But what does ECHO actually do, what does its work look like on the ground? The Gaza Strip is one example, where ECHO has been engaged for several years in long-term and crisis support. When the Israeli-Palestinian war broke out in December 2008, the already fragile humanitarian situation in the Gaza Strip deteriorated dramatically. ECHO supported the victims by providing additional emergency aid of three million Euro to meet the most urgent needs. Despite the difficult diplomatic relations between the governing Hamas and the EU, ECHO has been supporting the occupied Palestinian territory since the second Intifada in 2000 with around 415 million Euros. Aid is mainly going to Gaza, but also to the other Palestinian Territories and as refugee support to Jordan, Syria and Lebanon. As previously mentioned, ECHO does not execute the aid delivery itself, but runs projects with UN organisations, NGOs and the International Red Cross. In Gaza for example, it supported the UN’s Relief and Works Agency (UNRWA) in its food distribution programme. Candidate organisations, which ECHO may work with, are audited before signing a so called Framework Partnership Agreement. While food distribution is still the biggest field of action, the provision of shelter as well as disaster prevention measures have become increasingly important. But ECHO’s work is not exempt from critique. With the scandal around the European Commission in the late 1990s, ECHO has been criticised with allegations of serious fraud and management, too.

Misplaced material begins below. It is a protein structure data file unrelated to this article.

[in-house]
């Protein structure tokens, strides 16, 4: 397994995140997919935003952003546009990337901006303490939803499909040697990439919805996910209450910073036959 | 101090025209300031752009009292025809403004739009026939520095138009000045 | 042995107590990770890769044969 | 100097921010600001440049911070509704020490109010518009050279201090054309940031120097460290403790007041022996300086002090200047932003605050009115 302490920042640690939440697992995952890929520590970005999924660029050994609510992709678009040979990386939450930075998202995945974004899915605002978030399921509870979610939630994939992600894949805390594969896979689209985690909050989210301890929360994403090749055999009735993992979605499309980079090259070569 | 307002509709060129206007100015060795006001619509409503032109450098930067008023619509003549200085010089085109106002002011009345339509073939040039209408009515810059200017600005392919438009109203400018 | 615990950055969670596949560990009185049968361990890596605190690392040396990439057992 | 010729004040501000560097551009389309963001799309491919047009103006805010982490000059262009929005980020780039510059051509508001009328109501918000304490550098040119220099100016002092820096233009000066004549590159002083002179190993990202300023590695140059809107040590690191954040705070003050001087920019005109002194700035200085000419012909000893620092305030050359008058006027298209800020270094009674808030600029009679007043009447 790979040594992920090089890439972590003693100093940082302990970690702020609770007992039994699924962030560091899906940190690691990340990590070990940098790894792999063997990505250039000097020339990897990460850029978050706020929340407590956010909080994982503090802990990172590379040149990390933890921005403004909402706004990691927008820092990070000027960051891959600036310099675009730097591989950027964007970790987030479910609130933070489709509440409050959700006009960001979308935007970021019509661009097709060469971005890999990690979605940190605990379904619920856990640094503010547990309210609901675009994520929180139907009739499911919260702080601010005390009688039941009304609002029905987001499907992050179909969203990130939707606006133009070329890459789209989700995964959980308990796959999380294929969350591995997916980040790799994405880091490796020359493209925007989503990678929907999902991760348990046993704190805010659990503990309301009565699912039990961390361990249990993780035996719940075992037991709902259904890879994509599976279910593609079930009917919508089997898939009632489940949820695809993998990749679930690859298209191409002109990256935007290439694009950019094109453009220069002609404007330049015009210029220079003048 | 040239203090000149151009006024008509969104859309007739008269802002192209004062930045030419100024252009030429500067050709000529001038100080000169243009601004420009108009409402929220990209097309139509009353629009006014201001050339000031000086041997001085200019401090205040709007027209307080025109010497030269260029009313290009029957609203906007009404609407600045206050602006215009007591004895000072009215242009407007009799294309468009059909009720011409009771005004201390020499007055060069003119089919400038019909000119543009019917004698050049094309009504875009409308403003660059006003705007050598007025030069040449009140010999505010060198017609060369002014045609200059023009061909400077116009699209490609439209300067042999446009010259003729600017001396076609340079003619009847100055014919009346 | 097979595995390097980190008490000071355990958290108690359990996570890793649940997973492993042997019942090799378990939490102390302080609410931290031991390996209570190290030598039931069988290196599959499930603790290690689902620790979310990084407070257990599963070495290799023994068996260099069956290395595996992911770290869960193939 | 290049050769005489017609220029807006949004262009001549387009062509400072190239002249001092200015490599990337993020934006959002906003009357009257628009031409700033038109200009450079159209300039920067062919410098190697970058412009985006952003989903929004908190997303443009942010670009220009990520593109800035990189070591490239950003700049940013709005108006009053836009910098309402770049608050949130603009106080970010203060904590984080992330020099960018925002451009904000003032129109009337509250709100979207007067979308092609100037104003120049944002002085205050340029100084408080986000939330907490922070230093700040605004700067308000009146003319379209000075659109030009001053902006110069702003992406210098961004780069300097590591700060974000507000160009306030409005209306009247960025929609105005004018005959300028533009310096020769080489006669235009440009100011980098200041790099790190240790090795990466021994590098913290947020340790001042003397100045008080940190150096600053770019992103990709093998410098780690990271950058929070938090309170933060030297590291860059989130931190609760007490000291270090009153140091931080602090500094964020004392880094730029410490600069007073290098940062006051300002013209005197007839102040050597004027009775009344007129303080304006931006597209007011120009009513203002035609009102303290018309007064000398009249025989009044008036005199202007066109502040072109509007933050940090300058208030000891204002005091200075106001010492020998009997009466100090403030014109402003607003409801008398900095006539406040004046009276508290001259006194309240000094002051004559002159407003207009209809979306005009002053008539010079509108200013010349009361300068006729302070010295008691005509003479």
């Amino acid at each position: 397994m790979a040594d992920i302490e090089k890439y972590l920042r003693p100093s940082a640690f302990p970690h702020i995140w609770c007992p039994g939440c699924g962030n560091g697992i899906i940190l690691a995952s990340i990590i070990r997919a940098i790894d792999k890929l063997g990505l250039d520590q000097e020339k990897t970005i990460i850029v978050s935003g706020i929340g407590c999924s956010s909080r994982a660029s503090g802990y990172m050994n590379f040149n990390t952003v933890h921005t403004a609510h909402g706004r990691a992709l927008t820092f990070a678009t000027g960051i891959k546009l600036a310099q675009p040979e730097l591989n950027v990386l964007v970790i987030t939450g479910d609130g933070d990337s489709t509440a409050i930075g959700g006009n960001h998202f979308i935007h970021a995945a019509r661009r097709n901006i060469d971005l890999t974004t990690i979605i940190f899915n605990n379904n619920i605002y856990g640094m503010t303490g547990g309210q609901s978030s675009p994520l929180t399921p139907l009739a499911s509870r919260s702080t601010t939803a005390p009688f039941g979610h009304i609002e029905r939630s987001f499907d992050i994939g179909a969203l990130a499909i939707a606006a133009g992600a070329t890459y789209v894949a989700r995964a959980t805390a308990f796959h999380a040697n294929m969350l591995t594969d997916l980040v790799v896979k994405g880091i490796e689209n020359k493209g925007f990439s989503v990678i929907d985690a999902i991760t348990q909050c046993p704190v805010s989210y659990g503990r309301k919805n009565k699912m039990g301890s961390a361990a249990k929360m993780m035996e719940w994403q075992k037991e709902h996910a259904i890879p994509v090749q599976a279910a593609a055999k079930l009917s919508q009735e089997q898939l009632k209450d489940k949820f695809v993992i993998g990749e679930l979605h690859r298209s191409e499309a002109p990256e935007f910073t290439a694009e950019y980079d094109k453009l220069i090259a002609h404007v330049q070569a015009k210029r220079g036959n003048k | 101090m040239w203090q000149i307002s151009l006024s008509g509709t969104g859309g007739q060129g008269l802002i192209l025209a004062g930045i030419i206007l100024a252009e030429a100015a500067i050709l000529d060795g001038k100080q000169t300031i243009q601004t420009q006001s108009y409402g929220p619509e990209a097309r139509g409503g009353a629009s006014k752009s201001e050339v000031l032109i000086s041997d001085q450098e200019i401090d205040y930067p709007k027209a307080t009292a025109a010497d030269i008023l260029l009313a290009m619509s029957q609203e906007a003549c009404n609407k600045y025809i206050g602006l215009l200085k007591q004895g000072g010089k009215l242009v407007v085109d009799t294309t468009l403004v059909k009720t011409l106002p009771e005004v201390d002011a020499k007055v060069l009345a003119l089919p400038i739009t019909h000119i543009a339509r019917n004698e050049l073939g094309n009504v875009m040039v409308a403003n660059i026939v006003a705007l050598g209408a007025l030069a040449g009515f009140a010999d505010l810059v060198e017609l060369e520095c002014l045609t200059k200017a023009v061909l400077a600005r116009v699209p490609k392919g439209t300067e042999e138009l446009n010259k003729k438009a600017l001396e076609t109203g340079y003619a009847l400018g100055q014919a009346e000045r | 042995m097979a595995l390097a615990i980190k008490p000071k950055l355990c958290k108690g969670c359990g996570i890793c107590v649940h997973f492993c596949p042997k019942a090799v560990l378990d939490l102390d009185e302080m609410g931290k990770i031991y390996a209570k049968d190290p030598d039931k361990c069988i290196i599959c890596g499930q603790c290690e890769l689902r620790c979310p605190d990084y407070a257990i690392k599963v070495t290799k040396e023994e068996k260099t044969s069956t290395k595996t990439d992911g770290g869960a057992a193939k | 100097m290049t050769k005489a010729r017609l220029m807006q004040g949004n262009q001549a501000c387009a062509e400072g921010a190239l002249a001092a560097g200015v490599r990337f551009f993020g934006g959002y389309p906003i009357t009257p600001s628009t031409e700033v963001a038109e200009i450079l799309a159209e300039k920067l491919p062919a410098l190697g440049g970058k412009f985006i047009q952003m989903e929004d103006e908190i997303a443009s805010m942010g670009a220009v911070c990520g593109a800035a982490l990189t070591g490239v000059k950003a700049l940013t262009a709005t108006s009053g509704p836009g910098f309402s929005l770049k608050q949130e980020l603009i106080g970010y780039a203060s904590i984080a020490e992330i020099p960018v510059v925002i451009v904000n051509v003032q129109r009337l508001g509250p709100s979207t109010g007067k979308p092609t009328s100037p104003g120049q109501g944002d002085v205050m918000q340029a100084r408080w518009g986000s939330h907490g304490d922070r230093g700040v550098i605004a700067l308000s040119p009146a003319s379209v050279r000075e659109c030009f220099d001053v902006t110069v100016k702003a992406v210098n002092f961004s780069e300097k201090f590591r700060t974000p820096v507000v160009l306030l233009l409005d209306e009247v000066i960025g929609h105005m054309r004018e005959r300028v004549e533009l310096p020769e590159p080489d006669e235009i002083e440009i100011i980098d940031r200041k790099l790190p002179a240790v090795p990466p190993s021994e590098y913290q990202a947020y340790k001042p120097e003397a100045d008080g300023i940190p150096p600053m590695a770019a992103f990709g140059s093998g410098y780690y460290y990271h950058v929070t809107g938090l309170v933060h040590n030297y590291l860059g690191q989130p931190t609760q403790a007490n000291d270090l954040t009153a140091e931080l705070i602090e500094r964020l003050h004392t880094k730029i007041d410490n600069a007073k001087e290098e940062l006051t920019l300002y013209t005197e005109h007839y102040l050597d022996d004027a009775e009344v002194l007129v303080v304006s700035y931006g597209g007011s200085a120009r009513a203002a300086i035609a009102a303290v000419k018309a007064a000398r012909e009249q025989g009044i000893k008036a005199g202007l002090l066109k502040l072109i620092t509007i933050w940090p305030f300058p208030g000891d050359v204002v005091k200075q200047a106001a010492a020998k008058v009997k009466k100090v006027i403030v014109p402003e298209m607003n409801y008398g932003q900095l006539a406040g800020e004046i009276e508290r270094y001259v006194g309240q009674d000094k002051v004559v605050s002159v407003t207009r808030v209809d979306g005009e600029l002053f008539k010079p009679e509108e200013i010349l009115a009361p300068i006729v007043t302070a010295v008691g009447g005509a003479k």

In the grey area between neutral and political humanitarian aid